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Rick Hillier, former chief of Canada's defence staff, fields a question at the Halifax International security Forum on Saturday, Nov. 21, 2009.

Andrew Vaughan

The long-simmering detainee issue, ignited again by diplomat Richard Colvin's explosive testimony November 18, looks set to dominate the agenda this week when top military commanders are hauled before MPs on Wednesday to answer questions.

Those testifying November 25 will include: retired general Rick Hillier, who led Canada's 2006 military foray into southern Afghanistan; Major-General David Fraser, who was a Canadian commander on the ground in Kandahar, and Lieutenant-General Michel Gauthier, who oversaw foreign troop deployments at the time.

Mr. Colvin has testified that all Afghans captured by Canadian Forces in 2006 and part of 2007, who were handed over to Afghan authorities, were tortured by those authorities, even though many of them had little or no links to the Taliban. He maintains that he repeatedly and strenuously warned senior Canadian officials of the situation, but those warnings were ignored.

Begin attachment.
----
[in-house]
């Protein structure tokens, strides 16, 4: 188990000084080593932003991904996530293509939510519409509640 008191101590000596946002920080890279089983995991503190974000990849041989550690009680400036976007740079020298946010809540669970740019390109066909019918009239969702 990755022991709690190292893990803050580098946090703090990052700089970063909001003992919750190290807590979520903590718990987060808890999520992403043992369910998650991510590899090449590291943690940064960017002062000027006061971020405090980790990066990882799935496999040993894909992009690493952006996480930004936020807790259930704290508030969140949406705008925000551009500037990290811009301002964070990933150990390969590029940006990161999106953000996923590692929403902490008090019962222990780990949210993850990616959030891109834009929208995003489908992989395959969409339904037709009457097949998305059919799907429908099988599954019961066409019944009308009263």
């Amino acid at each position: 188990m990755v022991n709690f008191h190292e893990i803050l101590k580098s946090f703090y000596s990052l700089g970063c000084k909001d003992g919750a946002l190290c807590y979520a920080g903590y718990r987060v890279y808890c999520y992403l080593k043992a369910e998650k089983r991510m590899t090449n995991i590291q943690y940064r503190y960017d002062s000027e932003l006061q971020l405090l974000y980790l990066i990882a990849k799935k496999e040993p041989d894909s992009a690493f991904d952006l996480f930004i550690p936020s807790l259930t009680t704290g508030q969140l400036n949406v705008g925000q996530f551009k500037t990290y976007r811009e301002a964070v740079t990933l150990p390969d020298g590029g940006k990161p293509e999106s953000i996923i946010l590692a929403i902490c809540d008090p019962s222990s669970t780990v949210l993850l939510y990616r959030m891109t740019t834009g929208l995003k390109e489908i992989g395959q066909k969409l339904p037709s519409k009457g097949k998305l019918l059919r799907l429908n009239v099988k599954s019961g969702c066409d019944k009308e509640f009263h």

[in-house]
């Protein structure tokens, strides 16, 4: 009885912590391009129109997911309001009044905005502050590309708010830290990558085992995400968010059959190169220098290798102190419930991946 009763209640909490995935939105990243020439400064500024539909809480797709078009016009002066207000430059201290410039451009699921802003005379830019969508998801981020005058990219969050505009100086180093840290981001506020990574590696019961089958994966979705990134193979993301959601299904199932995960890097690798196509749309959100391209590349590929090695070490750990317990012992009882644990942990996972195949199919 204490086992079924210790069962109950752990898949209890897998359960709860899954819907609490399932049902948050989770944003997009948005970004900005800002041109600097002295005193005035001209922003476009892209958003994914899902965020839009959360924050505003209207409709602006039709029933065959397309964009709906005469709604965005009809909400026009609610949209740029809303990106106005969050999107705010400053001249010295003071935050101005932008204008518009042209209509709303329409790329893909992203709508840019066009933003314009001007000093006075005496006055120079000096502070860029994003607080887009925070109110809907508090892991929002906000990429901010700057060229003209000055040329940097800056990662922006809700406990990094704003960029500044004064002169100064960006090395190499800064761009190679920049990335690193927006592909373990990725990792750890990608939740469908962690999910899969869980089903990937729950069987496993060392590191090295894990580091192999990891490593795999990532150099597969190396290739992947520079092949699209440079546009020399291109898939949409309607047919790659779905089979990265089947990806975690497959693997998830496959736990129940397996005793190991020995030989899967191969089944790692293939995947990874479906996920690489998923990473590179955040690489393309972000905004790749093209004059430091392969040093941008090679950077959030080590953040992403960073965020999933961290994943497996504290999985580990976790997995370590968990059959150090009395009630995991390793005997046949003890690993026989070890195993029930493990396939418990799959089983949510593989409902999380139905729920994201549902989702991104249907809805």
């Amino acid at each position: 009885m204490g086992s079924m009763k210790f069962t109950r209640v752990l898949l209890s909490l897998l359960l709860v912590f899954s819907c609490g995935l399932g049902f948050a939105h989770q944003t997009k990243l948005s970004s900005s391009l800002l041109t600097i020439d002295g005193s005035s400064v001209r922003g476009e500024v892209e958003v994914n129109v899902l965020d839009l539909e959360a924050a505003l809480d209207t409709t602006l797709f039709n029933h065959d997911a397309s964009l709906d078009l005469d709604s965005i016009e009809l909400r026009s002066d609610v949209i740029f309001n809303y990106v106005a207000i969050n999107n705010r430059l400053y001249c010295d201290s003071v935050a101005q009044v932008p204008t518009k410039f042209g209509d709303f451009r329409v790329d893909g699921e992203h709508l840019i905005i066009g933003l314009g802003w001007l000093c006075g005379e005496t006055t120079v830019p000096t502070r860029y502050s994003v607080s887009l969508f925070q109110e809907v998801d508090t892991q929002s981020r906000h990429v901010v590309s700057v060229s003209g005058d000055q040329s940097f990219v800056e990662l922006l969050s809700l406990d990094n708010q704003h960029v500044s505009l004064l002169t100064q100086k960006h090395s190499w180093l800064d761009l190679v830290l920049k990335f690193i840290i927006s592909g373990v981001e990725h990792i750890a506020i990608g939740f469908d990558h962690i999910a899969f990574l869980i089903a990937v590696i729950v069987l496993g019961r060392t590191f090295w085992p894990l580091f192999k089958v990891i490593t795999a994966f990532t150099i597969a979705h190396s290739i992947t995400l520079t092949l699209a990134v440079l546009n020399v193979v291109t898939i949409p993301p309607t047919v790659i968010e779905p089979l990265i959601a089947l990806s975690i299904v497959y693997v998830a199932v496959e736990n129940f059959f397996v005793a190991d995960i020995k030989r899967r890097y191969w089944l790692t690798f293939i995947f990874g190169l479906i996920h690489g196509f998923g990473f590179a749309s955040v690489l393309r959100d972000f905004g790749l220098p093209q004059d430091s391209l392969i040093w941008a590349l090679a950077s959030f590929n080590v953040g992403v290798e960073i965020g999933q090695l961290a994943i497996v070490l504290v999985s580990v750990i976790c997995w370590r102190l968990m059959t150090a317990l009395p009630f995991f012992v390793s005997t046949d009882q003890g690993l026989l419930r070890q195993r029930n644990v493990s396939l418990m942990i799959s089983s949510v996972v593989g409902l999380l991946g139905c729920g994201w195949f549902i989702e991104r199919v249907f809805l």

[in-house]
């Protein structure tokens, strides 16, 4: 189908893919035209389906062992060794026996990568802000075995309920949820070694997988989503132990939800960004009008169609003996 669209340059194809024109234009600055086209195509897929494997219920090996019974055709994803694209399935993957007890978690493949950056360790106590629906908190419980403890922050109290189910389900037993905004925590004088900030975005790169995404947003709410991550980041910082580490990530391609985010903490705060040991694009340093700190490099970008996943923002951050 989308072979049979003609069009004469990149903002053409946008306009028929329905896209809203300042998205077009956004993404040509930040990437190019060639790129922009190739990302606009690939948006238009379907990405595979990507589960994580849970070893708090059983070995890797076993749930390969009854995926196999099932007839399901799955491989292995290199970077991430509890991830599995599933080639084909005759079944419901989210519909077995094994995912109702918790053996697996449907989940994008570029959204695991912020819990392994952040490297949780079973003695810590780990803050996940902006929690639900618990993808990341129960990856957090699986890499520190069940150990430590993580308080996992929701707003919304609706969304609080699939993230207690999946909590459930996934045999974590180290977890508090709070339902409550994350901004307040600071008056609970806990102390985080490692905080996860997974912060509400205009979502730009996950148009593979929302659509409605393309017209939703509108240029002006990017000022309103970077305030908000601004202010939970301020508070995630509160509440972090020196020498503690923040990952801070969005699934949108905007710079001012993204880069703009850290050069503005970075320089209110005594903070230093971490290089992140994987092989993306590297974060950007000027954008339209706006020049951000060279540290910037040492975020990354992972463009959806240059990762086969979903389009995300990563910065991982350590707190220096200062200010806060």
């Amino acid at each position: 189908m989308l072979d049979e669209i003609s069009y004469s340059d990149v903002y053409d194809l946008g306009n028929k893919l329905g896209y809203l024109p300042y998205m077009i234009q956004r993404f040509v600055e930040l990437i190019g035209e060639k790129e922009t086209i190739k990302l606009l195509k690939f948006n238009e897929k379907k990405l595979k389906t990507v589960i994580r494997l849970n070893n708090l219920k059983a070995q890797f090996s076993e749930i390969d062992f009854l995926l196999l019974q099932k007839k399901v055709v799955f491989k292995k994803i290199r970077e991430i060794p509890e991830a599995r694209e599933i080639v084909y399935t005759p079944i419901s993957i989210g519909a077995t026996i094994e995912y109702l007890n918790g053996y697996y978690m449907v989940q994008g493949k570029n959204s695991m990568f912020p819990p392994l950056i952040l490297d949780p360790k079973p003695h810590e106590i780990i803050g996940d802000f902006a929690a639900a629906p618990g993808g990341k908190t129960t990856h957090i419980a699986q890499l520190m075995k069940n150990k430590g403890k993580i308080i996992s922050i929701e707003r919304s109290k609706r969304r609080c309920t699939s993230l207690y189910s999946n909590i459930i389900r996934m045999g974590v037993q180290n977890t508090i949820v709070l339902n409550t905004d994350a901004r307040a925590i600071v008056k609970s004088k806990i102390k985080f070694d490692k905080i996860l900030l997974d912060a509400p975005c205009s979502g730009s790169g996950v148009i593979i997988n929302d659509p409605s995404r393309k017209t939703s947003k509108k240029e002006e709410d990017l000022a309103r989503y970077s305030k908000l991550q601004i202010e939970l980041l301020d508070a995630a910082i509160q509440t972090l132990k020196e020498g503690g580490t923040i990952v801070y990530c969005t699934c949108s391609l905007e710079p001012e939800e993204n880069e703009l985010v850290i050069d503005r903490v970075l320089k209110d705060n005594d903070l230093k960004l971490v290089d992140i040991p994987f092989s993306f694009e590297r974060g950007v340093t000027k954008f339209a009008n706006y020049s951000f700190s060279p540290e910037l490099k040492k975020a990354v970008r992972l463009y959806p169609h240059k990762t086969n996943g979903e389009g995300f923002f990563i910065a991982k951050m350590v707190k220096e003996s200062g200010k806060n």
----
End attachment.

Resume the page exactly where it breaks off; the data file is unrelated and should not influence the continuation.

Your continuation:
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Defence Minister Peter MacKay has assailed Mr. Colvin's testimony before the Parliamentary Committee as unsubstantiated. The government insists that protections for prisoners were implemented as soon as news of abuse made its way to higher levels of command and political office.

A government source says, however, that approximately 130 detainees were handed over before the transfer policy was changed.

We shall see what the generals have to say. One of them, Mr. Hillier, is promoting his memoirs, which suggest this is a story manufactured by the media and opportunistic politicians.

There are, we are assured, no opportunistic generals.

(Photo: Mr. Hillier fields a question at the Halifax International security Forum on Saturday, Nov. 21, 2009. Andrew Vaughan/The Canadian Press)

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